“This project has shown that creating links between healthcare, academia and SMEs is a great way to rapidly progress new technologies and it’s a route that we hope to adopt with other businesses to simultaneously help them into the healthcare market while getting much-needed innovations into the NHS as quickly as possible.”
Dr Stacy Todd, Consultant in Infectious Diseases at Liverpool University Hospitals NHS Foundation Trust, is the NHS research lead for the project. She said “This is a great example of NHS, University and Industry partners working together to develop products which have the real potential for patient benefit. The twin problems of healthcare associated infections and antimicrobial resistance means that we need to think broadly about what interventions can benefit patients, visitors and staff in making healthcare safer. By doing this we can keep offering patients cutting edge treatments, including those for cancer therapy and surgery.”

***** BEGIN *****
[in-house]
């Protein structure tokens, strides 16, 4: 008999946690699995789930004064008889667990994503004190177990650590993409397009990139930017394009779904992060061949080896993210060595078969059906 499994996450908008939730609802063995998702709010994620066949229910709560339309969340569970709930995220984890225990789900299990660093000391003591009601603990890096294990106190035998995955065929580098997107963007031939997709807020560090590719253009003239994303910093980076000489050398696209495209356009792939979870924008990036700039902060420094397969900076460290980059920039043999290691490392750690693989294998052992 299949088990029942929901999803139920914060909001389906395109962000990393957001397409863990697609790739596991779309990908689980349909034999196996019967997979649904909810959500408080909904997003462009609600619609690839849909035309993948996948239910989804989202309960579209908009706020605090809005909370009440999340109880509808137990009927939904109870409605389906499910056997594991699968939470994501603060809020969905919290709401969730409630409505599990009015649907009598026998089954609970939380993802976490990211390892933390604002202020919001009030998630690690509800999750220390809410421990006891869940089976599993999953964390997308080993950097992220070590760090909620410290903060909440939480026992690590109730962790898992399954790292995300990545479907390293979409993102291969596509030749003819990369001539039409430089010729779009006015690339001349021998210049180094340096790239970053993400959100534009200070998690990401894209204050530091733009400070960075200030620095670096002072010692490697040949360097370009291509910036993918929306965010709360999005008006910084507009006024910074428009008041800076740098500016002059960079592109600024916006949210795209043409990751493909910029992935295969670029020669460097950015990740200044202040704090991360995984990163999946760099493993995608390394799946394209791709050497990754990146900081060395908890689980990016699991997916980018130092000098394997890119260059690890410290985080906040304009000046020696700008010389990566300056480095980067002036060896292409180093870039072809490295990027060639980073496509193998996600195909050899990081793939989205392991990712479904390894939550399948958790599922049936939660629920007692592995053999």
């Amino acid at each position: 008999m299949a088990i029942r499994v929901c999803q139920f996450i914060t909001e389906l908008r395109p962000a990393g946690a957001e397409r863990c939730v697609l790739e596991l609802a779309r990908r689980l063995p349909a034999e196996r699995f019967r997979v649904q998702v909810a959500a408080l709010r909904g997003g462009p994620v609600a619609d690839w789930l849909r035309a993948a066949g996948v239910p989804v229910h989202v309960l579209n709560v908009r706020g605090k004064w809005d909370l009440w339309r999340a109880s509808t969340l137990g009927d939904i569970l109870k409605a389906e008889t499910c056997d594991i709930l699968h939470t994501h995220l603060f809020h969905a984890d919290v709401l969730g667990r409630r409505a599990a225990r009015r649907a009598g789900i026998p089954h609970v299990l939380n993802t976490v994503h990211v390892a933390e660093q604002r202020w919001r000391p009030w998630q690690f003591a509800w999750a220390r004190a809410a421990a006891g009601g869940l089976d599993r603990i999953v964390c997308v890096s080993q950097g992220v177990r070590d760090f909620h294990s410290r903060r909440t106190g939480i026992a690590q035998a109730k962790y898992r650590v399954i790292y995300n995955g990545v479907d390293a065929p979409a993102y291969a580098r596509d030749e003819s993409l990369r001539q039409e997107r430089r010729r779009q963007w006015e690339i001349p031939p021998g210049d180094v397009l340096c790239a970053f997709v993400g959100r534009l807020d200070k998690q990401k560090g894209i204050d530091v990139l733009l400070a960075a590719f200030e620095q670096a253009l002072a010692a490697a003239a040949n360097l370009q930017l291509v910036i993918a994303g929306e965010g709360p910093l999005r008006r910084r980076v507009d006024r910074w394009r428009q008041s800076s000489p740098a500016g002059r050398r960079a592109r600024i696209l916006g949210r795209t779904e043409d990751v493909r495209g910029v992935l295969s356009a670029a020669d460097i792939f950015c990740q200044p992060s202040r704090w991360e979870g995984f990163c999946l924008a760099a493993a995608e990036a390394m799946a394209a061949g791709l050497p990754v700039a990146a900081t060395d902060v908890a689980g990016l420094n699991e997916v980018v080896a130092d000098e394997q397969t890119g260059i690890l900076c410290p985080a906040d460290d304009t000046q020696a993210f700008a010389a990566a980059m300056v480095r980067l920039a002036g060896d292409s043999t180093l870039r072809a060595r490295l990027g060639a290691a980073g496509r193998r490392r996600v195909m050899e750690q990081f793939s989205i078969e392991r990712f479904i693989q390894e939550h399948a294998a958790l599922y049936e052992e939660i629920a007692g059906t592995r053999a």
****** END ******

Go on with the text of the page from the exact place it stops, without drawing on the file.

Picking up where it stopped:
Professor Terry Jones, Director for Research and Innovation at Liverpool University Hospitals NHS Foundation Trust, said: “Finding new ways to combat HAIs and to reduce the threat from antibacterial resistant microbes is of vital importance. This multi-disciplinary, multi-partner study is also testament to the thriving collaborative approach to research and innovation in Liverpool City Region, bringing together clinical, industrial and academic experts. Undertaking this study in such a new healthcare facility provides a rare opportunity to analyse innovative technology in a real-world, state-of-the-art environment.”
Jason Eite, Managing Director of Diamond Coatings Ltd., said: “We look forward to applying our vacuum coating technology and roll coating capability to help minimise the risks posed by HAIs. Combining our manufacturing expertise with the medical and microbiological expertise of the rest of the team has proven to be a highly productive and effective method of creating an innovative new solution for the healthcare sector.